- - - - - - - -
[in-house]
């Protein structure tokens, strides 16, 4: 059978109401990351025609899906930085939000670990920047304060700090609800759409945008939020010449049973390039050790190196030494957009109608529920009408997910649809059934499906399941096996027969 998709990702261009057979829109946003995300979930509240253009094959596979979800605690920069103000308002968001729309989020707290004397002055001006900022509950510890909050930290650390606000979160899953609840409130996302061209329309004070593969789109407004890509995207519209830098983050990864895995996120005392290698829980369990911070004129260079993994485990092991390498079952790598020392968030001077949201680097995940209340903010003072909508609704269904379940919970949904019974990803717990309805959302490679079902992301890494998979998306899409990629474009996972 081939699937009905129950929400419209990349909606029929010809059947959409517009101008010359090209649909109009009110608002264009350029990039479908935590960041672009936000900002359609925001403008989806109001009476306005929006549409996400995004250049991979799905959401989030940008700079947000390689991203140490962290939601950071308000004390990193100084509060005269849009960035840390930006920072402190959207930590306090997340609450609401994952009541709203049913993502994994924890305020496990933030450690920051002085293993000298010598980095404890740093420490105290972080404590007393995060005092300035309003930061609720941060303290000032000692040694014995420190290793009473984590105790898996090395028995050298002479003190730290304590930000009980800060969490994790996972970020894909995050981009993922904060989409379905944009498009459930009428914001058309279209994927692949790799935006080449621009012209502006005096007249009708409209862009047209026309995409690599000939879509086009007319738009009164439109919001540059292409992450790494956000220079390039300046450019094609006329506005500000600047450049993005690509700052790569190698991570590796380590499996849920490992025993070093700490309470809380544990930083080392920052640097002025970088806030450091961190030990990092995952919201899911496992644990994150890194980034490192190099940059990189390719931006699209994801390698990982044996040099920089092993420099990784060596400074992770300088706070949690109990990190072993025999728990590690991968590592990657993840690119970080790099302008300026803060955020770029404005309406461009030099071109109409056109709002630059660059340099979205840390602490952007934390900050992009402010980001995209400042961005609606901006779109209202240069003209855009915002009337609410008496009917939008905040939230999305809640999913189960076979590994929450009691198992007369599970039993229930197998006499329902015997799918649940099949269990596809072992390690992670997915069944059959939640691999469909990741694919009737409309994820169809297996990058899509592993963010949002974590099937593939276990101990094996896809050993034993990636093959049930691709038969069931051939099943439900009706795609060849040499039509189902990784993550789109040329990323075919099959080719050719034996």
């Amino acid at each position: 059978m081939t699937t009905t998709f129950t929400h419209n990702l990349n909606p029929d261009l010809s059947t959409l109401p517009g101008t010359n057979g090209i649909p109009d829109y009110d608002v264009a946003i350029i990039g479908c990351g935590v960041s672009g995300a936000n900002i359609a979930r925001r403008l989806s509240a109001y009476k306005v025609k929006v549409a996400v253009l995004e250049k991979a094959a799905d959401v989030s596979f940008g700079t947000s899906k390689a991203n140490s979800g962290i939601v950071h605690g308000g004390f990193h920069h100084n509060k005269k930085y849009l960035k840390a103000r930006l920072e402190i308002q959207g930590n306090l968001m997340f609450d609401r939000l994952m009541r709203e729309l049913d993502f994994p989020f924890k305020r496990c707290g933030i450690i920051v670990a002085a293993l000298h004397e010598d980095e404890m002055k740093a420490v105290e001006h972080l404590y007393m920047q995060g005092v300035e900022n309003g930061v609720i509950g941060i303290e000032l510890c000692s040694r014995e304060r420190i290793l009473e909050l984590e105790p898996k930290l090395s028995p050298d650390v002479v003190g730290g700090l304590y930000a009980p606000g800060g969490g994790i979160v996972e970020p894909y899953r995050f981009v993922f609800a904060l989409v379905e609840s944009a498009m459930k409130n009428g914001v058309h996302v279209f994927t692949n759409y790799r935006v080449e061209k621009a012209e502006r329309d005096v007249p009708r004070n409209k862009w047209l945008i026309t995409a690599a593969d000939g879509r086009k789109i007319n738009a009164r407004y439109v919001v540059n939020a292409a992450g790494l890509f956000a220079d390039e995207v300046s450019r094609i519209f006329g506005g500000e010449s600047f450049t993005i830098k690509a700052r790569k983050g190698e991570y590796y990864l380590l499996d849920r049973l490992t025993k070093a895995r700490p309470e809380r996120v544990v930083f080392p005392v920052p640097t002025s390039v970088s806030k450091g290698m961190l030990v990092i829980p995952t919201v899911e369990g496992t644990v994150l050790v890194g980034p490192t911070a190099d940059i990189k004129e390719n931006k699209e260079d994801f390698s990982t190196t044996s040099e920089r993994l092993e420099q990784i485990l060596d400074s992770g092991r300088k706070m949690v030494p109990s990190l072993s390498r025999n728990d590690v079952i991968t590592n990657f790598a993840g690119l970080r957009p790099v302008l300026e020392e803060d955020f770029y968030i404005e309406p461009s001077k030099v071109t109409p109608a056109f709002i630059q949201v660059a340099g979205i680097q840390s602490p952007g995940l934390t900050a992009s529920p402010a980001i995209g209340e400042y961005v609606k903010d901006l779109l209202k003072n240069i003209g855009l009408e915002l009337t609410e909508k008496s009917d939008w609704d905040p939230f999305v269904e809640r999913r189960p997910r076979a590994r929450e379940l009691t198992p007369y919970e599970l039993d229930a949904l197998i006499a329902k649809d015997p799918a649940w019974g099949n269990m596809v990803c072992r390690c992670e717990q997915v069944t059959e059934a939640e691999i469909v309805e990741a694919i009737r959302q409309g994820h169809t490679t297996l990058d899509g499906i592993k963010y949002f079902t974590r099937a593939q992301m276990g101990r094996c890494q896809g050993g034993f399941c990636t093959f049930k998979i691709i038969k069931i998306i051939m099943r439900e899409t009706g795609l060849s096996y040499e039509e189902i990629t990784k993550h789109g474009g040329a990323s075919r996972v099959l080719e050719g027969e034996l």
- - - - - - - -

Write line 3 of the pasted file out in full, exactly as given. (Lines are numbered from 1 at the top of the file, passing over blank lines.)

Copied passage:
């Amino acid at each position: 059978m081939t699937t009905t998709f129950t929400h419209n990702l990349n909606p029929d261009l010809s059947t959409l109401p517009g101008t010359n057979g090209i649909p109009d829109y009110d608002v264009a946003i350029i990039g479908c990351g935590v960041s672009g995300a936000n900002i359609a979930r925001r403008l989806s509240a109001y009476k306005v025609k929006v549409a996400v253009l995004e250049k991979a094959a799905d959401v989030s596979f940008g700079t947000s899906k390689a991203n140490s979800g962290i939601v950071h605690g308000g004390f990193h920069h100084n509060k005269k930085y849009l960035k840390a103000r930006l920072e402190i308002q959207g930590n306090l968001m997340f609450d609401r939000l994952m009541r709203e729309l049913d993502f994994p989020f924890k305020r496990c707290g933030i450690i920051v670990a002085a293993l000298h004397e010598d980095e404890m002055k740093a420490v105290e001006h972080l404590y007393m920047q995060g005092v300035e900022n309003g930061v609720i509950g941060i303290e000032l510890c000692s040694r014995e304060r420190i290793l009473e909050l984590e105790p898996k930290l090395s028995p050298d650390v002479v003190g730290g700090l304590y930000a009980p606000g800060g969490g994790i979160v996972e970020p894909y899953r995050f981009v993922f609800a904060l989409v379905e609840s944009a498009m459930k409130n009428g914001v058309h996302v279209f994927t692949n759409y790799r935006v080449e061209k621009a012209e502006r329309d005096v007249p009708r004070n409209k862009w047209l945008i026309t995409a690599a593969d000939g879509r086009k789109i007319n738009a009164r407004y439109v919001v540059n939020a292409a992450g790494l890509f956000a220079d390039e995207v300046s450019r094609i519209f006329g506005g500000e010449s600047f450049t993005i830098k690509a700052r790569k983050g190698e991570y590796y990864l380590l499996d849920r049973l490992t025993k070093a895995r700490p309470e809380r996120v544990v930083f080392p005392v920052p640097t002025s390039v970088s806030k450091g290698m961190l030990v990092i829980p995952t919201v899911e369990g496992t644990v994150l050790v890194g980034p490192t911070a190099d940059i990189k004129e390719n931006k699209e260079d994801f390698s990982t190196t044996s040099e920089r993994l092993e420099q990784i485990l060596d400074s992770g092991r300088k706070m949690v030494p109990s990190l072993s390498r025999n728990d590690v079952i991968t590592n990657f790598a993840g690119l970080r957009p790099v302008l300026e020392e803060d955020f770029y968030i404005e309406p461009s001077k030099v071109t109409p109608a056109f709002i630059q949201v660059a340099g979205i680097q840390s602490p952007g995940l934390t900050a992009s529920p402010a980001i995209g209340e400042y961005v609606k903010d901006l779109l209202k003072n240069i003209g855009l009408e915002l009337t609410e909508k008496s009917d939008w609704d905040p939230f999305v269904e809640r999913r189960p997910r076979a590994r929450e379940l009691t198992p007369y919970e599970l039993d229930a949904l197998i006499a329902k649809d015997p799918a649940w019974g099949n269990m596809v990803c072992r390690c992670e717990q997915v069944t059959e059934a939640e691999i469909v309805e990741a694919i009737r959302q409309g994820h169809t490679t297996l990058d899509g499906i592993k963010y949002f079902t974590r099937a593939q992301m276990g101990r094996c890494q896809g050993g034993f399941c990636t093959f049930k998979i691709i038969k069931i998306i051939m099943r439900e899409t009706g795609l060849s096996y040499e039509e189902i990629t990784k993550h789109g474009g040329a990323s075919r996972v099959l080719e050719g027969e034996l």